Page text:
Corpus ID: 140511388

Much Respect: Toward a Hip-Hop Theory of Punishment

  title={Much Respect: Toward a Hip-Hop Theory of Punishment},
  author={Paul D. Butler},
  journal={Stanford Law Review},
  • P. Butler
  • Published 2007
  • Sociology
  • Stanford Law Review
This Article imagines the institution of punishment in the hip-hop nation. Hip-hop can be used to inform a theory of punishment that is coherent, enhances public safety, and treats every human being with respect. As a top-selling genre of music in the United States, hip-hop already has had a significant social impact. Now, in a remarkable moment in American history, popular music is weighing the costs and benefits of punishment. In a Rawlsian sense, members of the hip-hop nation are best… Expand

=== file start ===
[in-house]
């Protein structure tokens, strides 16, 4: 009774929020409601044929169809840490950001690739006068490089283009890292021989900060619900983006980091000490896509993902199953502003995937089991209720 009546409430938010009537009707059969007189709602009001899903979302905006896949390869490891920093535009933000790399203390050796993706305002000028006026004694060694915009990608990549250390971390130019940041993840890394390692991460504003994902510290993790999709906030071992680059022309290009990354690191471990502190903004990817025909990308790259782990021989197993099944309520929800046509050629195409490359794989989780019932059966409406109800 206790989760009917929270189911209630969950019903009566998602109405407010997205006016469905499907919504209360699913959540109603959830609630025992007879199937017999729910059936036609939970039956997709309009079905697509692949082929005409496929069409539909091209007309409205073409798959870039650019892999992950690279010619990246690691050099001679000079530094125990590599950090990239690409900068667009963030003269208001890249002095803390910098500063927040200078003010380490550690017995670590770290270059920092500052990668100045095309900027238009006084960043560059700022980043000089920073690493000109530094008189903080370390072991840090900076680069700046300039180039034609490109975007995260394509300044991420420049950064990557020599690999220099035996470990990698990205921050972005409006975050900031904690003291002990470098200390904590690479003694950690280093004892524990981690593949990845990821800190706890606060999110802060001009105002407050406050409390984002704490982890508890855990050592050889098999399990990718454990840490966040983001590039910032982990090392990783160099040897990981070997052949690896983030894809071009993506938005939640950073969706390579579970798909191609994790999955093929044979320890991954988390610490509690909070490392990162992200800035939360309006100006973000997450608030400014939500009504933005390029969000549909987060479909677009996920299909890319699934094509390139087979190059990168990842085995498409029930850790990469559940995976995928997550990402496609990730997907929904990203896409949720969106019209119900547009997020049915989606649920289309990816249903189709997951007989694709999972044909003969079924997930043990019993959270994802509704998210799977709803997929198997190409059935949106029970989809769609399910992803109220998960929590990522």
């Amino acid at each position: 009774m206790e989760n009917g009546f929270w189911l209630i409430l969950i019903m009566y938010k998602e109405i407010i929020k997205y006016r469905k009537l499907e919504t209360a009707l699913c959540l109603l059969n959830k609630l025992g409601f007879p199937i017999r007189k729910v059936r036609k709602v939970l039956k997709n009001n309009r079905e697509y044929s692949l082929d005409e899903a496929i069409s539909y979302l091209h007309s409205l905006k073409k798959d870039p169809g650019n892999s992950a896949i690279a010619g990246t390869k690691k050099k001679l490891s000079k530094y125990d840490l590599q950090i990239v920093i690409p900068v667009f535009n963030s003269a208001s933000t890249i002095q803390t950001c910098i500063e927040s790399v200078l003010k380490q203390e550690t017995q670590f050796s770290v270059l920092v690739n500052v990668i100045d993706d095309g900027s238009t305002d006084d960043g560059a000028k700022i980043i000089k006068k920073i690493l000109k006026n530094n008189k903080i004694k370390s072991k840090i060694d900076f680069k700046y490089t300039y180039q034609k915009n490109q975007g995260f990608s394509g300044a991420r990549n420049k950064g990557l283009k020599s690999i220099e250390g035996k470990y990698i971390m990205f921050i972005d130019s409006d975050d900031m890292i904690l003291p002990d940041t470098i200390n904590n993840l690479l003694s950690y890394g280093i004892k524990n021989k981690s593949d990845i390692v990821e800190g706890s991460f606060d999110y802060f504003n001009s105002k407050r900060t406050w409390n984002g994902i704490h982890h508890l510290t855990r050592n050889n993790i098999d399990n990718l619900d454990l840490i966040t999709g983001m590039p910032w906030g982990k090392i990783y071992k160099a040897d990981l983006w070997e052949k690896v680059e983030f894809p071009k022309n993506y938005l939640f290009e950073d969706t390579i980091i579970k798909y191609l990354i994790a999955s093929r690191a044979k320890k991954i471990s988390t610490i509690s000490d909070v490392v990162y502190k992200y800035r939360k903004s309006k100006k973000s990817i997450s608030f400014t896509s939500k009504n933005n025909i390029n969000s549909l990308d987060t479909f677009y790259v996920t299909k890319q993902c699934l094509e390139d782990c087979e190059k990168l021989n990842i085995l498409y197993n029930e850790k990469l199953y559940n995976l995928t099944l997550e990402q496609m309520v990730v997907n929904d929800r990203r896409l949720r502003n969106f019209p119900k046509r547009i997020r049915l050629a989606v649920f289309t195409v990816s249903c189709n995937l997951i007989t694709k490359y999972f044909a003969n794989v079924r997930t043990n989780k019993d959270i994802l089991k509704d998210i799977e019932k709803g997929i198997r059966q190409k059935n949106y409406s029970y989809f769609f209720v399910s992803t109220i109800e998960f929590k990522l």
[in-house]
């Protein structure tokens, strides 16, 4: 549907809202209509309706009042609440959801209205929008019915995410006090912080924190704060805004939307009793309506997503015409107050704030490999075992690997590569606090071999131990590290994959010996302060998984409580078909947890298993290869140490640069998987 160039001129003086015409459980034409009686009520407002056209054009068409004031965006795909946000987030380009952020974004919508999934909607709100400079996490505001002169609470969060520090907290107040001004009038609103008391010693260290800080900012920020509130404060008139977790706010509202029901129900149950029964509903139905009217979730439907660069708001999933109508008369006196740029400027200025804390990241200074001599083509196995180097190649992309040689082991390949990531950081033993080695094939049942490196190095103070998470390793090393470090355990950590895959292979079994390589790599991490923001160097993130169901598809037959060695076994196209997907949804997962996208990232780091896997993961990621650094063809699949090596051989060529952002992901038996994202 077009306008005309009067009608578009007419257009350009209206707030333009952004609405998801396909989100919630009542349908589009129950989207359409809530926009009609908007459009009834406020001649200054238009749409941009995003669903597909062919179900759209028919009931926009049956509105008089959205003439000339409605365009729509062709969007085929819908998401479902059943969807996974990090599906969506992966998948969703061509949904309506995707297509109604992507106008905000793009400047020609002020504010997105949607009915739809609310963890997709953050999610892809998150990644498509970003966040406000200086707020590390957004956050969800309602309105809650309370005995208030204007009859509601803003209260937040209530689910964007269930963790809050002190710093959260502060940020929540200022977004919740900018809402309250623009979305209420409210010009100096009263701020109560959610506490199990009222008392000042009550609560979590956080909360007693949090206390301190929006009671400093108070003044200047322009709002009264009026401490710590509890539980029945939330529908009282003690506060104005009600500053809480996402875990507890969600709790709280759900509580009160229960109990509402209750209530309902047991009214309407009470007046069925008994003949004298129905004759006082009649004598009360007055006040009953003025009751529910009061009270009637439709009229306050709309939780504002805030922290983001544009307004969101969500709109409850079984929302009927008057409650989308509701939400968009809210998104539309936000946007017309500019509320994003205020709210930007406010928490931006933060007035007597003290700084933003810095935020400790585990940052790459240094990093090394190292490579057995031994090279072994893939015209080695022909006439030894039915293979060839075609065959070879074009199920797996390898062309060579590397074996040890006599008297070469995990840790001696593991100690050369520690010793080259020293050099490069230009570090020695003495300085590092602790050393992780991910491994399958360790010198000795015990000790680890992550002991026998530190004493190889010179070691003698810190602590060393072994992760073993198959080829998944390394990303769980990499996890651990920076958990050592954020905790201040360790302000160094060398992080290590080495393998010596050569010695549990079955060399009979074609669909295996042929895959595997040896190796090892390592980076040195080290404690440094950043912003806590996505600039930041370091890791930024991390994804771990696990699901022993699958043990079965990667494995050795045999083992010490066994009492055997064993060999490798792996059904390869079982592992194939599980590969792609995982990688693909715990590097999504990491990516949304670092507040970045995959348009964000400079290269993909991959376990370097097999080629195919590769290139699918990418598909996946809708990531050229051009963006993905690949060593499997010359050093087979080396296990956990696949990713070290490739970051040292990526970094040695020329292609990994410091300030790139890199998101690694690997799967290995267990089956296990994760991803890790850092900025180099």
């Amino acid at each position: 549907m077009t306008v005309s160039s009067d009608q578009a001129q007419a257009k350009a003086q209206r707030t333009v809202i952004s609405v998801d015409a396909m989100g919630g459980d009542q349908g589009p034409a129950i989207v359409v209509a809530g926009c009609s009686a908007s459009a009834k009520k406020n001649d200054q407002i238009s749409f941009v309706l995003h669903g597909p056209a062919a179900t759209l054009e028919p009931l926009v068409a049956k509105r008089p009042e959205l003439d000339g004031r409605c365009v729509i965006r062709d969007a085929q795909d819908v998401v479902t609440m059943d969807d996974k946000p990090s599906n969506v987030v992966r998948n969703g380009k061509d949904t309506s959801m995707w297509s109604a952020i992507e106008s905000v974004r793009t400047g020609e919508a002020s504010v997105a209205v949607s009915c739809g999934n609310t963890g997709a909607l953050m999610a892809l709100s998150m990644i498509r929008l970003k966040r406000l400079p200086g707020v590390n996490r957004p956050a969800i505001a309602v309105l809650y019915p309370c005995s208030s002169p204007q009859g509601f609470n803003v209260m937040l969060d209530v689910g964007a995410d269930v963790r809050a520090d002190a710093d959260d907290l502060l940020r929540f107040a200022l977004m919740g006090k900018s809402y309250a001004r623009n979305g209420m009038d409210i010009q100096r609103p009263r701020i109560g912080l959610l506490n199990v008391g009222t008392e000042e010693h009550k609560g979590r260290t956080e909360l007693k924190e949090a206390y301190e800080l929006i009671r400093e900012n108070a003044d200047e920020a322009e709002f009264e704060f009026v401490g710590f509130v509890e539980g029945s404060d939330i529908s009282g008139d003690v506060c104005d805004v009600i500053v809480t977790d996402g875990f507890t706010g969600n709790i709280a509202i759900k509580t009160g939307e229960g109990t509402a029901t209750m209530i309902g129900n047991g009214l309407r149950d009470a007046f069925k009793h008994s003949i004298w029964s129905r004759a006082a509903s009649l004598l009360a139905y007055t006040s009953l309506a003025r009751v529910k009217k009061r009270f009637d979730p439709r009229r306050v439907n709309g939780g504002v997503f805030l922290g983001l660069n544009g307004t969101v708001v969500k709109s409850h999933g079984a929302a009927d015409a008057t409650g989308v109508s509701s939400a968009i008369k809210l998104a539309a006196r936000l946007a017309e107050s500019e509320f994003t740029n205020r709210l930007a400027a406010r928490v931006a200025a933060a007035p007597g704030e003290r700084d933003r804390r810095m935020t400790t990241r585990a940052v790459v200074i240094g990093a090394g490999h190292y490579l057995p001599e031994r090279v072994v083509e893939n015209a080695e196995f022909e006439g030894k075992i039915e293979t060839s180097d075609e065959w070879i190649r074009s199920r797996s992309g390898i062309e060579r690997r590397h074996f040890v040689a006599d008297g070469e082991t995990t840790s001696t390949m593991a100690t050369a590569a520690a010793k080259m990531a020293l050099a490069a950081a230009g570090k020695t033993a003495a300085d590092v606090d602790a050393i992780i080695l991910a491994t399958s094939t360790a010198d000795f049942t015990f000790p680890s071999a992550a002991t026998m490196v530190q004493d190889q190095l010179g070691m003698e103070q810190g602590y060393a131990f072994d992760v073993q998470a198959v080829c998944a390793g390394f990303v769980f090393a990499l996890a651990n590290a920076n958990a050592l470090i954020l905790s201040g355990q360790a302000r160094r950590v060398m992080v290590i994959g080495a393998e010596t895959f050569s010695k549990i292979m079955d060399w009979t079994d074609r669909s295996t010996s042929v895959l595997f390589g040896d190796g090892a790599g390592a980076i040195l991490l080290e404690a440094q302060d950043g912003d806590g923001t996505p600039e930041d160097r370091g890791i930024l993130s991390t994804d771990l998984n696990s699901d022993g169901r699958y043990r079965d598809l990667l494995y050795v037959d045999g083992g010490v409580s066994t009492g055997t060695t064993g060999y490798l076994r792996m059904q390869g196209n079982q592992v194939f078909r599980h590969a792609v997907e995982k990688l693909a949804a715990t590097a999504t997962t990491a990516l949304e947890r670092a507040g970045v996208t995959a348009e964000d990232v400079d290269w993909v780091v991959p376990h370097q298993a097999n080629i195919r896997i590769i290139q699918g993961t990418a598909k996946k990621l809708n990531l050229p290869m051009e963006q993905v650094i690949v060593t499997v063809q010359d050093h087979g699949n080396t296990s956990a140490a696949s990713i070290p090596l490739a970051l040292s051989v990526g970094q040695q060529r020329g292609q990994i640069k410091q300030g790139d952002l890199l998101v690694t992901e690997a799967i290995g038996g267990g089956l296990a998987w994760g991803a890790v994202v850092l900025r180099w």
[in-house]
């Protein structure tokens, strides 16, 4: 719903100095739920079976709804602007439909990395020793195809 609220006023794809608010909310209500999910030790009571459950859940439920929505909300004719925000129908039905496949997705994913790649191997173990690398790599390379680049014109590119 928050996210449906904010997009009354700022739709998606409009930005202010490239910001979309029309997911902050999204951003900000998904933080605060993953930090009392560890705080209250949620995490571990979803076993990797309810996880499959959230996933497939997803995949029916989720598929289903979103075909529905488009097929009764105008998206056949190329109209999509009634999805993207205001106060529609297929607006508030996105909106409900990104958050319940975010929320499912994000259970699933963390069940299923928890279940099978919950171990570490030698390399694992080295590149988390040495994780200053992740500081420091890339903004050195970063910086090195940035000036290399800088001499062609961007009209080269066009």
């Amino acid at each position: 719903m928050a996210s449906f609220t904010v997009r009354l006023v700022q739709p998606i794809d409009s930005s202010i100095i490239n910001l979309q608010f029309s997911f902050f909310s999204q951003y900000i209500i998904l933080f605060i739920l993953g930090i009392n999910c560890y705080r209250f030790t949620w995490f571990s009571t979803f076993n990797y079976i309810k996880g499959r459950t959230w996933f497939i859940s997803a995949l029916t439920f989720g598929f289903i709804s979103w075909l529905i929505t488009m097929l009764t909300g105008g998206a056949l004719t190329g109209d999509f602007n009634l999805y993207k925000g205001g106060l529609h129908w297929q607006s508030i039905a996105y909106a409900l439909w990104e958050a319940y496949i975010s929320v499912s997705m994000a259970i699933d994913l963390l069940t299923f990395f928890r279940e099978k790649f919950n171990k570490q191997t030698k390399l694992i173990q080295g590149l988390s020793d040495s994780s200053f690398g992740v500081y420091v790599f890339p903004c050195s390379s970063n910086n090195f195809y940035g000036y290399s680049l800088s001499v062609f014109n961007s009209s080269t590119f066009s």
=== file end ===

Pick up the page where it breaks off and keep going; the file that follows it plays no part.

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INTRODUCTION: REFRAMING THE ISSUE OF RACE AND IMPRISONMENT .............. 1272 A. The Distinctive Features of African American Mass Incarceration .......... 1274 1. Total numbers incarcerated. . . .Expand
Care, on College Dropout (Roc-A-Fella Records 2004) (lyrics
  • 2004
referencing the article Operation Lockdown
  • Source, Mar. 2C04,
  • 2004
"Aggregated sentences, whether chosen by a legislature or by a sentencing commission, seem likely to be more severe than individualized
  • 1991
Original Gangster (Warner Brothers Records 1991) (lyrics available at Original Hip-Hop (Rap) Lyrics Archive, at
  • 1991
For a concise history of prison, see Mauer, supra note 12, at 1-14
  • (Penguin
  • 1972